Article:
T Nation

Advice on Making Gains


#1

I've been lurking on this forum for a while now, and I thought I'd ask for some advice. I've read a lot of articles, but I feel having individual people answering my questions is better since articles confuse the shit out of me.

I've been working out for about a year on and off (I've taken off months before due to frustration which i believe is because i hit a plateau since I havent made any gains for months). I've gotten back into it a few weeks ago. I did some excercises until failure, I thoguht it worked out great but the next week I could barely do any of the excercises anymore after giving the specific muscle a weeks rest. I talked to a friend recently and he suggested I do low volume, he also gave me this workout:

Monday: 3 sets DB/Bench press (incline or flat)
3 sets DB flies
3 sets military press
3 sets close grip bench
3 sets dips

Wednesday: 3 sets calf raises
3 sets leg curls
2 sets squats ( 1 set of 8 reps, 1 set of 20 reps)

Friday: 3 set BB/DB curls
3 sets hammer curls
3 sets lat pulldowns
3 sets deadlifts

I was wondering if that workout was fine and I would be able to make gains with that. I did the monday workout and I thought i was doing great but I felt like i didnt work my chest out enough.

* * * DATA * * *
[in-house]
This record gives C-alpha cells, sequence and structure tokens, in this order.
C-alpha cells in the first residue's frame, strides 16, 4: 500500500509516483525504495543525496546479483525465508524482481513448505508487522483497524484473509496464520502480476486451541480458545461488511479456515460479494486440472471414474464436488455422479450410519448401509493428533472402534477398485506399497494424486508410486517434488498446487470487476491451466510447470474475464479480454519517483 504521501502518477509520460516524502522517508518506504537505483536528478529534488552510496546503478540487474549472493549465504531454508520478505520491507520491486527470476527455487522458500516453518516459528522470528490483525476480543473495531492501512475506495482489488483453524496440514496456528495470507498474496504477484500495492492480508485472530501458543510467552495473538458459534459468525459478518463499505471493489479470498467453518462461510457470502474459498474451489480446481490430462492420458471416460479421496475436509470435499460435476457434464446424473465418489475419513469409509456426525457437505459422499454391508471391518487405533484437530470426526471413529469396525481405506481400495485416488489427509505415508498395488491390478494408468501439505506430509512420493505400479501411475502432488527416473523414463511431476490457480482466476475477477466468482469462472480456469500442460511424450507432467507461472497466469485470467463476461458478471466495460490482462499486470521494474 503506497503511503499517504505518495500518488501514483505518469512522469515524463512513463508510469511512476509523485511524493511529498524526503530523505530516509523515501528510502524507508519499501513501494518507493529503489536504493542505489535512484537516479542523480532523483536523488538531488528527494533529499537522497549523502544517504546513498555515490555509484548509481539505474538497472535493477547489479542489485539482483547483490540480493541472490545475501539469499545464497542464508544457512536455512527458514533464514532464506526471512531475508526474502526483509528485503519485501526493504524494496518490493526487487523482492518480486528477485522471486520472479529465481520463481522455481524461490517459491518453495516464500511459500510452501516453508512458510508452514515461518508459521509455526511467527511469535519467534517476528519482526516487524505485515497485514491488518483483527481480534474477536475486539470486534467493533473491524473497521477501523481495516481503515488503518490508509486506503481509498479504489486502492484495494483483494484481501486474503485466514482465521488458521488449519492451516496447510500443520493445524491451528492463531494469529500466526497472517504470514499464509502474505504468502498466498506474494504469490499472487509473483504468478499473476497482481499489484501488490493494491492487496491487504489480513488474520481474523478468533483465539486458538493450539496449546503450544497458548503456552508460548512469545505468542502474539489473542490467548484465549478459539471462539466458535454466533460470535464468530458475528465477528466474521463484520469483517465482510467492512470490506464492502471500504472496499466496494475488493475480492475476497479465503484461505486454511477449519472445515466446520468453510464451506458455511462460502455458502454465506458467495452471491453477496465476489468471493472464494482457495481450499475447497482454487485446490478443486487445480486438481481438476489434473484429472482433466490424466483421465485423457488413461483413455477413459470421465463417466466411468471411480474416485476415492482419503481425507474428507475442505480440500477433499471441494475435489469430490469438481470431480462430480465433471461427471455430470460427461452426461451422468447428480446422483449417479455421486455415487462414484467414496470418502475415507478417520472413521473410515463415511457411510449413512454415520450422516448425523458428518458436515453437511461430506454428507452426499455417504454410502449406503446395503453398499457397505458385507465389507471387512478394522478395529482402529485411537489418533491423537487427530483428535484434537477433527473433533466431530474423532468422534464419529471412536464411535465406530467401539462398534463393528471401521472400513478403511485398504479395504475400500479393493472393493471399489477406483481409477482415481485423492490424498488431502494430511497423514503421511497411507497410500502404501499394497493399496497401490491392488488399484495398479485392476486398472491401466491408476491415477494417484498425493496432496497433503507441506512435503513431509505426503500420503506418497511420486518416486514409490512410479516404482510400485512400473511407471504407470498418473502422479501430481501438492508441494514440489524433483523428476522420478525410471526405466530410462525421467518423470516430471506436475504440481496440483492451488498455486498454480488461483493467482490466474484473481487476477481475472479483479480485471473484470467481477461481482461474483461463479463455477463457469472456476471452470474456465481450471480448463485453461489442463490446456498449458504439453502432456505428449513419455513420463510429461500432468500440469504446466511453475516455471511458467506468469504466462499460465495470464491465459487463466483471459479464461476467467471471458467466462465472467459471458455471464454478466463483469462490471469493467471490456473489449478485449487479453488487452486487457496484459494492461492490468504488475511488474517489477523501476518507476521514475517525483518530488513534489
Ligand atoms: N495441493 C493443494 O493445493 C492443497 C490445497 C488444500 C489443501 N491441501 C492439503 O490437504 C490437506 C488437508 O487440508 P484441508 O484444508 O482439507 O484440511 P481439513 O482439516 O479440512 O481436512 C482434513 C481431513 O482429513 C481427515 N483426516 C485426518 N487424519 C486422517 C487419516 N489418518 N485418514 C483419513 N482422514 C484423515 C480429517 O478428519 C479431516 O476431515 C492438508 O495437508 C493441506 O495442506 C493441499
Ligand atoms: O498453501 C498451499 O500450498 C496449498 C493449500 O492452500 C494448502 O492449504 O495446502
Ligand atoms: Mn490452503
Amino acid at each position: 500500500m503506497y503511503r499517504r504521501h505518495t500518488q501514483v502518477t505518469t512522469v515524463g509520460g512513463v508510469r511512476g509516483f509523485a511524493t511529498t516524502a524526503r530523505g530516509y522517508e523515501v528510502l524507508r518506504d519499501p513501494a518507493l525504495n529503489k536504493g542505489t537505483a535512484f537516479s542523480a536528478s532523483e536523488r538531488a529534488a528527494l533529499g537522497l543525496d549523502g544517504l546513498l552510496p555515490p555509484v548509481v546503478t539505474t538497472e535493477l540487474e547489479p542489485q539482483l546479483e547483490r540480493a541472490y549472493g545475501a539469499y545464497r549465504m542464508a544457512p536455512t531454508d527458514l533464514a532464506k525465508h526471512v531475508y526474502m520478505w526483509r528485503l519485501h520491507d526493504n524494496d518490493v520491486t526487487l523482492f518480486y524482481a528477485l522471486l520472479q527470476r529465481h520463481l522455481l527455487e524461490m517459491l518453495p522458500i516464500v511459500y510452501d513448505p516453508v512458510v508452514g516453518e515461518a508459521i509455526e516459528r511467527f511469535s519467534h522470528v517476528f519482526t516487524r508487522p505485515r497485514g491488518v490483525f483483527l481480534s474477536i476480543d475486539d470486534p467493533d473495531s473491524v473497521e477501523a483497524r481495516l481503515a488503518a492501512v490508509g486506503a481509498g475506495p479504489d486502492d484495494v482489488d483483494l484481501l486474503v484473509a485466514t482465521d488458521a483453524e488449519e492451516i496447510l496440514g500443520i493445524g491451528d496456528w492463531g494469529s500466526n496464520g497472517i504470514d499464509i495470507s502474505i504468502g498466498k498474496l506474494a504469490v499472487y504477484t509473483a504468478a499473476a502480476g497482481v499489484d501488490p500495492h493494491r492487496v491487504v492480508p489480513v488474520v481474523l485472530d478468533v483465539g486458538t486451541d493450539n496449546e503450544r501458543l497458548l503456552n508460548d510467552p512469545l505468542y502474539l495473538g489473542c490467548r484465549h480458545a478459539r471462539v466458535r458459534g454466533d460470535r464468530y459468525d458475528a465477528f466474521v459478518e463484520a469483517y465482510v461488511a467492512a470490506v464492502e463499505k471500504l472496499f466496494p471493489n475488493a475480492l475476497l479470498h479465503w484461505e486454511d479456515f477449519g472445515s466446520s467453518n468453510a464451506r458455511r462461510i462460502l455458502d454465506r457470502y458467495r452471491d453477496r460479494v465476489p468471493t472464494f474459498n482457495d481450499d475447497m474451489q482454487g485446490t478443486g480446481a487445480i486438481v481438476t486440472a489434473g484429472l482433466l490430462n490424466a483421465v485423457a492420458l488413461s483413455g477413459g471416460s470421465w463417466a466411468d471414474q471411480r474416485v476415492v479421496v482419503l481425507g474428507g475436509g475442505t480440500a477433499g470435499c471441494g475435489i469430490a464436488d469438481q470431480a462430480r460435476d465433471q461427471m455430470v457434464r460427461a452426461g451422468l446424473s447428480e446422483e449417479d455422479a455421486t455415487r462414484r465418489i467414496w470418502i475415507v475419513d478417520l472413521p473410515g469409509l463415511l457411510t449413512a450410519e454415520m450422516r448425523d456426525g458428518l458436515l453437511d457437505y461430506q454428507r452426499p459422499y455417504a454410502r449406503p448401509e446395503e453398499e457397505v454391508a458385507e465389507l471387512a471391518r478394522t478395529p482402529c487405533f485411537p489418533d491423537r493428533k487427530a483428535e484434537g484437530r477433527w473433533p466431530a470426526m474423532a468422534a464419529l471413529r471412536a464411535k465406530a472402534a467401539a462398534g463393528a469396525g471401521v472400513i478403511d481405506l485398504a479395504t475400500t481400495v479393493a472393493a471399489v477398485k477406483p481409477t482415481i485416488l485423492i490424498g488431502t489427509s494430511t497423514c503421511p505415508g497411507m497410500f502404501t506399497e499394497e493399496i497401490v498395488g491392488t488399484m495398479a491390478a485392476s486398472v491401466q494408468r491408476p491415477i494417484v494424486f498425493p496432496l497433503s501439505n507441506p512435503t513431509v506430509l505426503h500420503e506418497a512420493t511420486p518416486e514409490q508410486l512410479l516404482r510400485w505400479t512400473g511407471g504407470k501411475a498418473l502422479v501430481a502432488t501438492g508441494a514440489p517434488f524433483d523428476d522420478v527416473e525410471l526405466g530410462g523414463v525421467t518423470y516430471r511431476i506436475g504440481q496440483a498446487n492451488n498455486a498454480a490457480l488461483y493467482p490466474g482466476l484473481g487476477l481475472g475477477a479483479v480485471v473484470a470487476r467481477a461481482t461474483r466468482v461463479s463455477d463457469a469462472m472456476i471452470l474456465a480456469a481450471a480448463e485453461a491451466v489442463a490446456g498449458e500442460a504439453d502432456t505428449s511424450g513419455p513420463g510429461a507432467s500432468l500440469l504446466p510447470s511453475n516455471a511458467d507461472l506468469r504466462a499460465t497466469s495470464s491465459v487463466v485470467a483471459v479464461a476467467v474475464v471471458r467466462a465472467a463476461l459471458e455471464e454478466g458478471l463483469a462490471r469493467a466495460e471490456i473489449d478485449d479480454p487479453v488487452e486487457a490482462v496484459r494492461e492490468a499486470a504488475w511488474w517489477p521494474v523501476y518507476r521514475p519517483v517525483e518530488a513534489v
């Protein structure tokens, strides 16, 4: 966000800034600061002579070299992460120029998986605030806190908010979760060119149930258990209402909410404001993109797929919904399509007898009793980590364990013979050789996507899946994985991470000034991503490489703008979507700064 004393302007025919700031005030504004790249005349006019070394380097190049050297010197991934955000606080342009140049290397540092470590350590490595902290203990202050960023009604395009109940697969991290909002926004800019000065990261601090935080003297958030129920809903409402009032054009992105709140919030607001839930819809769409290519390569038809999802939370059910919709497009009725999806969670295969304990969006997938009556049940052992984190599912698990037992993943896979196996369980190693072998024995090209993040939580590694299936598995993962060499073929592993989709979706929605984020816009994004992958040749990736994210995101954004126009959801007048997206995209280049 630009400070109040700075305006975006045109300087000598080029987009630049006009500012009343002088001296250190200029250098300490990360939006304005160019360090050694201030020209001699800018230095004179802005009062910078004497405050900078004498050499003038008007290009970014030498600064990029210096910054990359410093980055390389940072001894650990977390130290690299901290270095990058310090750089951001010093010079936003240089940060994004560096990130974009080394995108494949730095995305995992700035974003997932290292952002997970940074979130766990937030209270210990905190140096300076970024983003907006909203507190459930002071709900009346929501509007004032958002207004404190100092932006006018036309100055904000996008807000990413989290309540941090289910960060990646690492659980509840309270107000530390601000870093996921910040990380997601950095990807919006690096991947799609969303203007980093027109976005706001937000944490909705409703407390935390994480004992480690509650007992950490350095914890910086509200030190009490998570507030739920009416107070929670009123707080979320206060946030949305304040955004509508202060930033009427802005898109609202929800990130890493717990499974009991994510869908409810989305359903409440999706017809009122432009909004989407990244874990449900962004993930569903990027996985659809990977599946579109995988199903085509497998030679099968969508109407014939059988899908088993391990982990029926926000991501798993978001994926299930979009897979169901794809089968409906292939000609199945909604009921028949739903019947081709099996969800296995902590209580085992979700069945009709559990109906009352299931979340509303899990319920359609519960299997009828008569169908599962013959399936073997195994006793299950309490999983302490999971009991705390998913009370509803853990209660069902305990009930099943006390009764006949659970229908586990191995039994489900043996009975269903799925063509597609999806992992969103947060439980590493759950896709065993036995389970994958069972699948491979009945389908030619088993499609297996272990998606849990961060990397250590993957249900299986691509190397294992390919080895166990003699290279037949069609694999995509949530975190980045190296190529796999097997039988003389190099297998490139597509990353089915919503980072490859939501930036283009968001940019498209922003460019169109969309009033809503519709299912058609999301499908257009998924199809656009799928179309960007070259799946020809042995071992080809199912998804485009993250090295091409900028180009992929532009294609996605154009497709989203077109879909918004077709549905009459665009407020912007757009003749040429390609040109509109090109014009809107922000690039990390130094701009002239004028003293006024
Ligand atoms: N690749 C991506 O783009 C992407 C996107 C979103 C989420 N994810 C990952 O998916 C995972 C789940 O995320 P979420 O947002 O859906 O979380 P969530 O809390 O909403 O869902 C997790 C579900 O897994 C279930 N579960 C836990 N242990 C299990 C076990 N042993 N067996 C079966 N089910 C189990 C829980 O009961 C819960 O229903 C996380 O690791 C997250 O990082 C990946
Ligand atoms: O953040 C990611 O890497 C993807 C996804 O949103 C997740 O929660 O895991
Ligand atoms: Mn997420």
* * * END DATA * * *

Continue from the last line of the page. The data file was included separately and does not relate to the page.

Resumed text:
Another factor I have been working on is diet. I am 5'8 148 lbs so I definitely need to eat. I am in school right now so its hard to maintain a real good diet, but once I'm out I plan to eat the following things everyday:

2 egg omelets, orange juice
Fried egg with white whole weat bread
protein shake
2 chicken tenders with white whole weat bread
peanut butter sandwich
protein shake
some kind of snack (peanuts or something)
for dinner,im not sure

Is this diet good enough for me, or do I need to eat some more? I might add fish and turkey into that diet as well. Another thing i was wondering is how important is sleep for making gains? This summer will be my last before college so I was planning on really going all out, so I was wondering if I should just maintain 10 hours of sleep and suck it up? Any help is greatly appreciated, sorry for typing so much.


#2

Diet's pretty lousy. I don't know how many calories it comes to, but it looks low. In any case, you need fruits and veggies in there. More varied fats: nuts, oils, fish. Other protein sources should be added too. Have you read up on Berardi for nutrition? You should.


#3

What the hell is "white whole weat" bread. Normally bread is white or whole wheat. Opt for the later or any multi grain variation. Chose wholesome and healthy foods as much as possible and calculate about 1g or protein/ pound of body weight for consumption. Eat regularly (MORE THAN 3 SQUARES A DAY)There are abunch of article about this on the site.

Just get to the gym and lift with intensity...


#4

Are you doing the squats and deads at the end of your workouts for a reason?

Have you read the nutrition articles on here yet? You have to eat some real food in real quantities.

Maybe you could just pick a routine, such as Big Boy Basics or something, and do it as written.

You'll get into the information about rep ranges, rest periods and intensity in no time if you start reading the workouts.

Don't think about which one to choose all that much... pick one and stick with it for a while.